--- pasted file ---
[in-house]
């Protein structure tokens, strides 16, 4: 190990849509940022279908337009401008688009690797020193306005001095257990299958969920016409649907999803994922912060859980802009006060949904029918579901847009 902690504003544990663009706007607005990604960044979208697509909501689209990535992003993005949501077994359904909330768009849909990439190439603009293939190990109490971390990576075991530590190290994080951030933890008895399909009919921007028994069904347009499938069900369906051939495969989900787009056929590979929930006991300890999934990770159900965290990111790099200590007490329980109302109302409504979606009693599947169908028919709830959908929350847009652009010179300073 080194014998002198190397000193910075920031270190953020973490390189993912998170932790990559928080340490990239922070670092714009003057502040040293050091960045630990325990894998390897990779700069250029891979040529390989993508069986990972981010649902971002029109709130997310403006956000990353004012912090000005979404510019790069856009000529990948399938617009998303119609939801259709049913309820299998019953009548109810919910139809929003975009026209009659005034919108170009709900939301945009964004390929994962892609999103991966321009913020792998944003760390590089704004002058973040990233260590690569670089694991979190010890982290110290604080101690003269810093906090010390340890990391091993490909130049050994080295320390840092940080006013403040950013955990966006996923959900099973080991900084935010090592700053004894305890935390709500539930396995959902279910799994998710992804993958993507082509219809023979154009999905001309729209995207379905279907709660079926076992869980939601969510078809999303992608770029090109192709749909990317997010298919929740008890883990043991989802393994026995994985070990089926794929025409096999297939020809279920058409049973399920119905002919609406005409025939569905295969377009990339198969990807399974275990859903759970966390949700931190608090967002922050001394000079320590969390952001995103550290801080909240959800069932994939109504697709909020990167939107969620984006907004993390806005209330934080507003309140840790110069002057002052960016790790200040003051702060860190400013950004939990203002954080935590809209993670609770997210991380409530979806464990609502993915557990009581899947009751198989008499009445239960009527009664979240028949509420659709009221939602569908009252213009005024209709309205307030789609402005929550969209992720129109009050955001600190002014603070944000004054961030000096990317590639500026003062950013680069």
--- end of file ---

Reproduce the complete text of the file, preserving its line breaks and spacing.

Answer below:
[in-house]
């Protein structure tokens, strides 16, 4: 190990849509940022279908337009401008688009690797020193306005001095257990299958969920016409649907999803994922912060859980802009006060949904029918579901847009 902690504003544990663009706007607005990604960044979208697509909501689209990535992003993005949501077994359904909330768009849909990439190439603009293939190990109490971390990576075991530590190290994080951030933890008895399909009919921007028994069904347009499938069900369906051939495969989900787009056929590979929930006991300890999934990770159900965290990111790099200590007490329980109302109302409504979606009693599947169908028919709830959908929350847009652009010179300073 080194014998002198190397000193910075920031270190953020973490390189993912998170932790990559928080340490990239922070670092714009003057502040040293050091960045630990325990894998390897990779700069250029891979040529390989993508069986990972981010649902971002029109709130997310403006956000990353004012912090000005979404510019790069856009000529990948399938617009998303119609939801259709049913309820299998019953009548109810919910139809929003975009026209009659005034919108170009709900939301945009964004390929994962892609999103991966321009913020792998944003760390590089704004002058973040990233260590690569670089694991979190010890982290110290604080101690003269810093906090010390340890990391091993490909130049050994080295320390840092940080006013403040950013955990966006996923959900099973080991900084935010090592700053004894305890935390709500539930396995959902279910799994998710992804993958993507082509219809023979154009999905001309729209995207379905279907709660079926076992869980939601969510078809999303992608770029090109192709749909990317997010298919929740008890883990043991989802393994026995994985070990089926794929025409096999297939020809279920058409049973399920119905002919609406005409025939569905295969377009990339198969990807399974275990859903759970966390949700931190608090967002922050001394000079320590969390952001995103550290801080909240959800069932994939109504697709909020990167939107969620984006907004993390806005209330934080507003309140840790110069002057002052960016790790200040003051702060860190400013950004939990203002954080935590809209993670609770997210991380409530979806464990609502993915557990009581899947009751198989008499009445239960009527009664979240028949509420659709009221939602569908009252213009005024209709309205307030789609402005929550969209992720129109009050955001600190002014603070944000004054961030000096990317590639500026003062950013680069």